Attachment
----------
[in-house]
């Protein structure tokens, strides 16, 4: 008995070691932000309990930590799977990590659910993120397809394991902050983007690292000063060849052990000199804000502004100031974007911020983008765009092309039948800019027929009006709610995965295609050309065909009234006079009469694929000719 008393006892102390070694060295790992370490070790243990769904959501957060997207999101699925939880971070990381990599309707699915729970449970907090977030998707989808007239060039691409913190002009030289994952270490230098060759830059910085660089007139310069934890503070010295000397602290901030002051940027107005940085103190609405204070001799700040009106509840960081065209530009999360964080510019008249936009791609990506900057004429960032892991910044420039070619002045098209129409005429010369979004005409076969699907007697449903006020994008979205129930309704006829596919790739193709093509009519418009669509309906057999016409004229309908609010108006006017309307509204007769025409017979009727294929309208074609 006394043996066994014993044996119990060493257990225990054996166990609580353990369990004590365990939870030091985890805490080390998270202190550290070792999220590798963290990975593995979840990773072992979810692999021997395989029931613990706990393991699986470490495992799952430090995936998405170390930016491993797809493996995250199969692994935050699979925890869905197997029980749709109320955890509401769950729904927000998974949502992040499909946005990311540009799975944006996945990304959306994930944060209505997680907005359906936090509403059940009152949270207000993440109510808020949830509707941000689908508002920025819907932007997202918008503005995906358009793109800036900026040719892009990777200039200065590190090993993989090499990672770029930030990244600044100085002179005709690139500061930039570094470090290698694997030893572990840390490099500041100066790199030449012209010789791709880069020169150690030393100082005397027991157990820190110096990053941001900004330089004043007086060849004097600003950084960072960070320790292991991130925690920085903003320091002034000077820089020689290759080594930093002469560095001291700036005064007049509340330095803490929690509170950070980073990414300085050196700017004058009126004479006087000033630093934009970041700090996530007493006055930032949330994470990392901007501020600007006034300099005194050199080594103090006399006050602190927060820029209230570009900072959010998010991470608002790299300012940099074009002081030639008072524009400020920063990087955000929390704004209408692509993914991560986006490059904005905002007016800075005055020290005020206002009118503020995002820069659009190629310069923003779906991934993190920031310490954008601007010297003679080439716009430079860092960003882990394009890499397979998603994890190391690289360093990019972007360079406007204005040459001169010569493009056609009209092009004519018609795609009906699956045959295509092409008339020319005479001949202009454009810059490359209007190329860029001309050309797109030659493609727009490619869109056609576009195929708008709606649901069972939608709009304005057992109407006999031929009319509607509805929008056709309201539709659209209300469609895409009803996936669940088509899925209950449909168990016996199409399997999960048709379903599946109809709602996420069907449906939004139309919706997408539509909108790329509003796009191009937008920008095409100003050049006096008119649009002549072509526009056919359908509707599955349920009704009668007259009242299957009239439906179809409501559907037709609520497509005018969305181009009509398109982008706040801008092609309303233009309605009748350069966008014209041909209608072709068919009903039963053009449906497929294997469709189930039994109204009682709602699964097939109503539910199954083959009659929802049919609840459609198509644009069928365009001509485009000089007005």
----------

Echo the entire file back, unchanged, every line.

[in-house]
């Protein structure tokens, strides 16, 4: 008995070691932000309990930590799977990590659910993120397809394991902050983007690292000063060849052990000199804000502004100031974007911020983008765009092309039948800019027929009006709610995965295609050309065909009234006079009469694929000719 008393006892102390070694060295790992370490070790243990769904959501957060997207999101699925939880971070990381990599309707699915729970449970907090977030998707989808007239060039691409913190002009030289994952270490230098060759830059910085660089007139310069934890503070010295000397602290901030002051940027107005940085103190609405204070001799700040009106509840960081065209530009999360964080510019008249936009791609990506900057004429960032892991910044420039070619002045098209129409005429010369979004005409076969699907007697449903006020994008979205129930309704006829596919790739193709093509009519418009669509309906057999016409004229309908609010108006006017309307509204007769025409017979009727294929309208074609 006394043996066994014993044996119990060493257990225990054996166990609580353990369990004590365990939870030091985890805490080390998270202190550290070792999220590798963290990975593995979840990773072992979810692999021997395989029931613990706990393991699986470490495992799952430090995936998405170390930016491993797809493996995250199969692994935050699979925890869905197997029980749709109320955890509401769950729904927000998974949502992040499909946005990311540009799975944006996945990304959306994930944060209505997680907005359906936090509403059940009152949270207000993440109510808020949830509707941000689908508002920025819907932007997202918008503005995906358009793109800036900026040719892009990777200039200065590190090993993989090499990672770029930030990244600044100085002179005709690139500061930039570094470090290698694997030893572990840390490099500041100066790199030449012209010789791709880069020169150690030393100082005397027991157990820190110096990053941001900004330089004043007086060849004097600003950084960072960070320790292991991130925690920085903003320091002034000077820089020689290759080594930093002469560095001291700036005064007049509340330095803490929690509170950070980073990414300085050196700017004058009126004479006087000033630093934009970041700090996530007493006055930032949330994470990392901007501020600007006034300099005194050199080594103090006399006050602190927060820029209230570009900072959010998010991470608002790299300012940099074009002081030639008072524009400020920063990087955000929390704004209408692509993914991560986006490059904005905002007016800075005055020290005020206002009118503020995002820069659009190629310069923003779906991934993190920031310490954008601007010297003679080439716009430079860092960003882990394009890499397979998603994890190391690289360093990019972007360079406007204005040459001169010569493009056609009209092009004519018609795609009906699956045959295509092409008339020319005479001949202009454009810059490359209007190329860029001309050309797109030659493609727009490619869109056609576009195929708008709606649901069972939608709009304005057992109407006999031929009319509607509805929008056709309201539709659209209300469609895409009803996936669940088509899925209950449909168990016996199409399997999960048709379903599946109809709602996420069907449906939004139309919706997408539509909108790329509003796009191009937008920008095409100003050049006096008119649009002549072509526009056919359908509707599955349920009704009668007259009242299957009239439906179809409501559907037709609520497509005018969305181009009509398109982008706040801008092609309303233009309605009748350069966008014209041909209608072709068919009903039963053009449906497929294997469709189930039994109204009682709602699964097939109503539910199954083959009659929802049919609840459609198509644009069928365009001509485009000089007005």